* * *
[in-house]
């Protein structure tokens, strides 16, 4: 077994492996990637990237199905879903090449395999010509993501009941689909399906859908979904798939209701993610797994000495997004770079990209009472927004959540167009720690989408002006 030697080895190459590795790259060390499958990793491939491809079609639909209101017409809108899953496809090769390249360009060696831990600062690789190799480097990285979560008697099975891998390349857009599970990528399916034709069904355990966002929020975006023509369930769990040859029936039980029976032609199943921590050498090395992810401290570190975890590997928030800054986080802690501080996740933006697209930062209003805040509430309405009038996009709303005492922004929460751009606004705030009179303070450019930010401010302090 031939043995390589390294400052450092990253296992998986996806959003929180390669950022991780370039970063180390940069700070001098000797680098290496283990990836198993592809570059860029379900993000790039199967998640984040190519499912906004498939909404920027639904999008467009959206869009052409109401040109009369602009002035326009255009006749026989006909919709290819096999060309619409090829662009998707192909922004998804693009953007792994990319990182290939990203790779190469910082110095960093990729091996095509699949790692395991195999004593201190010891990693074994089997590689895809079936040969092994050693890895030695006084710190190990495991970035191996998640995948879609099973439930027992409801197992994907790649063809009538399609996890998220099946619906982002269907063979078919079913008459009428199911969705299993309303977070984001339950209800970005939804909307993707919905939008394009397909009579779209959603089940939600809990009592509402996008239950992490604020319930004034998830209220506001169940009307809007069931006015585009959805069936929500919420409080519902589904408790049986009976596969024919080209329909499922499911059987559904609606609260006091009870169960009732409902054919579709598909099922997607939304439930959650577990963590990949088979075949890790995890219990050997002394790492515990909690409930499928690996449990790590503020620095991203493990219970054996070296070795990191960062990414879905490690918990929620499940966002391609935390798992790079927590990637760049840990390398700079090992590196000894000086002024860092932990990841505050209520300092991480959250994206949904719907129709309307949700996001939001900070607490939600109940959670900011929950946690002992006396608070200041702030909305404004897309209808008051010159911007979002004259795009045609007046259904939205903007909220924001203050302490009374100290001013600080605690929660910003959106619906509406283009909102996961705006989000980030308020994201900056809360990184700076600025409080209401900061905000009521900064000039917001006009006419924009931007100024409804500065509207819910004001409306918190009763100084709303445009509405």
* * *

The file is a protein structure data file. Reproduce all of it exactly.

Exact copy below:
[in-house]
């Protein structure tokens, strides 16, 4: 077994492996990637990237199905879903090449395999010509993501009941689909399906859908979904798939209701993610797994000495997004770079990209009472927004959540167009720690989408002006 030697080895190459590795790259060390499958990793491939491809079609639909209101017409809108899953496809090769390249360009060696831990600062690789190799480097990285979560008697099975891998390349857009599970990528399916034709069904355990966002929020975006023509369930769990040859029936039980029976032609199943921590050498090395992810401290570190975890590997928030800054986080802690501080996740933006697209930062209003805040509430309405009038996009709303005492922004929460751009606004705030009179303070450019930010401010302090 031939043995390589390294400052450092990253296992998986996806959003929180390669950022991780370039970063180390940069700070001098000797680098290496283990990836198993592809570059860029379900993000790039199967998640984040190519499912906004498939909404920027639904999008467009959206869009052409109401040109009369602009002035326009255009006749026989006909919709290819096999060309619409090829662009998707192909922004998804693009953007792994990319990182290939990203790779190469910082110095960093990729091996095509699949790692395991195999004593201190010891990693074994089997590689895809079936040969092994050693890895030695006084710190190990495991970035191996998640995948879609099973439930027992409801197992994907790649063809009538399609996890998220099946619906982002269907063979078919079913008459009428199911969705299993309303977070984001339950209800970005939804909307993707919905939008394009397909009579779209959603089940939600809990009592509402996008239950992490604020319930004034998830209220506001169940009307809007069931006015585009959805069936929500919420409080519902589904408790049986009976596969024919080209329909499922499911059987559904609606609260006091009870169960009732409902054919579709598909099922997607939304439930959650577990963590990949088979075949890790995890219990050997002394790492515990909690409930499928690996449990790590503020620095991203493990219970054996070296070795990191960062990414879905490690918990929620499940966002391609935390798992790079927590990637760049840990390398700079090992590196000894000086002024860092932990990841505050209520300092991480959250994206949904719907129709309307949700996001939001900070607490939600109940959670900011929950946690002992006396608070200041702030909305404004897309209808008051010159911007979002004259795009045609007046259904939205903007909220924001203050302490009374100290001013600080605690929660910003959106619906509406283009909102996961705006989000980030308020994201900056809360990184700076600025409080209401900061905000009521900064000039917001006009006419924009931007100024409804500065509207819910004001409306918190009763100084709303445009509405």